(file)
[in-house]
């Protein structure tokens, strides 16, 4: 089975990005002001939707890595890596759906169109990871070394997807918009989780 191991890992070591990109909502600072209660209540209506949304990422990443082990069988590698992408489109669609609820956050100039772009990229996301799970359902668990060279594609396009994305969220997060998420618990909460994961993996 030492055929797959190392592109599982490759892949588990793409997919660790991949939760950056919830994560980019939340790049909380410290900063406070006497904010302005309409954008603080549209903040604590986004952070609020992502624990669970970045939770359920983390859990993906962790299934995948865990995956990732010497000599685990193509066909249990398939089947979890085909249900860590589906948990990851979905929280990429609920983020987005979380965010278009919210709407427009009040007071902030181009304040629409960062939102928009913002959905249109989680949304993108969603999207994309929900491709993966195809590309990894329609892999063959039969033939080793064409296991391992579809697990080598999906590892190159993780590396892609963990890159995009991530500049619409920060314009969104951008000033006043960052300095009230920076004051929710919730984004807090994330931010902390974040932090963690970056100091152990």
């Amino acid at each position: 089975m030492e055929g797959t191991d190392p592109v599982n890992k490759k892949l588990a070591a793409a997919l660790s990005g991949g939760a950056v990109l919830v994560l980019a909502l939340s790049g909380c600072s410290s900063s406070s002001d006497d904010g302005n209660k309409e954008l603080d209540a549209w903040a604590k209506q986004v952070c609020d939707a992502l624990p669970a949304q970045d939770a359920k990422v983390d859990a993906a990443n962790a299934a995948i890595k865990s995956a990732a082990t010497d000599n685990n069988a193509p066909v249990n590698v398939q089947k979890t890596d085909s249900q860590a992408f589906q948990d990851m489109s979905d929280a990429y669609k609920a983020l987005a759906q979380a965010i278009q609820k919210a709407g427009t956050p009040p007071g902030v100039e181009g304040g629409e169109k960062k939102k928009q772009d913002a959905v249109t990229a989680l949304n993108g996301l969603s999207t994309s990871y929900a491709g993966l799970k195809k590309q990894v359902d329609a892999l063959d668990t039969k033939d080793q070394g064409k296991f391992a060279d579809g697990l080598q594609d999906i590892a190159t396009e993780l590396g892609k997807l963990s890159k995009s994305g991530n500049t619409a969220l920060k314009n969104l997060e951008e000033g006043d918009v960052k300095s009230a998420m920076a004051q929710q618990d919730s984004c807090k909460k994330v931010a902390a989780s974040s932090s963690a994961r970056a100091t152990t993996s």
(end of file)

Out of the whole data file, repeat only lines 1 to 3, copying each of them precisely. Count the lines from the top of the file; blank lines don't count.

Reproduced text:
[in-house]
């Protein structure tokens, strides 16, 4: 089975990005002001939707890595890596759906169109990871070394997807918009989780 191991890992070591990109909502600072209660209540209506949304990422990443082990069988590698992408489109669609609820956050100039772009990229996301799970359902668990060279594609396009994305969220997060998420618990909460994961993996 030492055929797959190392592109599982490759892949588990793409997919660790991949939760950056919830994560980019939340790049909380410290900063406070006497904010302005309409954008603080549209903040604590986004952070609020992502624990669970970045939770359920983390859990993906962790299934995948865990995956990732010497000599685990193509066909249990398939089947979890085909249900860590589906948990990851979905929280990429609920983020987005979380965010278009919210709407427009009040007071902030181009304040629409960062939102928009913002959905249109989680949304993108969603999207994309929900491709993966195809590309990894329609892999063959039969033939080793064409296991391992579809697990080598999906590892190159993780590396892609963990890159995009991530500049619409920060314009969104951008000033006043960052300095009230920076004051929710919730984004807090994330931010902390974040932090963690970056100091152990």
């Amino acid at each position: 089975m030492e055929g797959t191991d190392p592109v599982n890992k490759k892949l588990a070591a793409a997919l660790s990005g991949g939760a950056v990109l919830v994560l980019a909502l939340s790049g909380c600072s410290s900063s406070s002001d006497d904010g302005n209660k309409e954008l603080d209540a549209w903040a604590k209506q986004v952070c609020d939707a992502l624990p669970a949304q970045d939770a359920k990422v983390d859990a993906a990443n962790a299934a995948i890595k865990s995956a990732a082990t010497d000599n685990n069988a193509p066909v249990n590698v398939q089947k979890t890596d085909s249900q860590a992408f589906q948990d990851m489109s979905d929280a990429y669609k609920a983020l987005a759906q979380a965010i278009q609820k919210a709407g427009t956050p009040p007071g902030v100039e181009g304040g629409e169109k960062k939102k928009q772009d913002a959905v249109t990229a989680l949304n993108g996301l969603s999207t994309s990871y929900a491709g993966l799970k195809k590309q990894v359902d329609a892999l063959d668990t039969k033939d080793q070394g064409k296991f391992a060279d579809g697990l080598q594609d999906i590892a190159t396009e993780l590396g892609k997807l963990s890159k995009s994305g991530n500049t619409a969220l920060k314009n969104l997060e951008e000033g006043d918009v960052k300095s009230a998420m920076a004051q929710q618990d919730s984004c807090k909460k994330v931010a902390a989780s974040s932090s963690a994961r970056a100091t152990t993996s």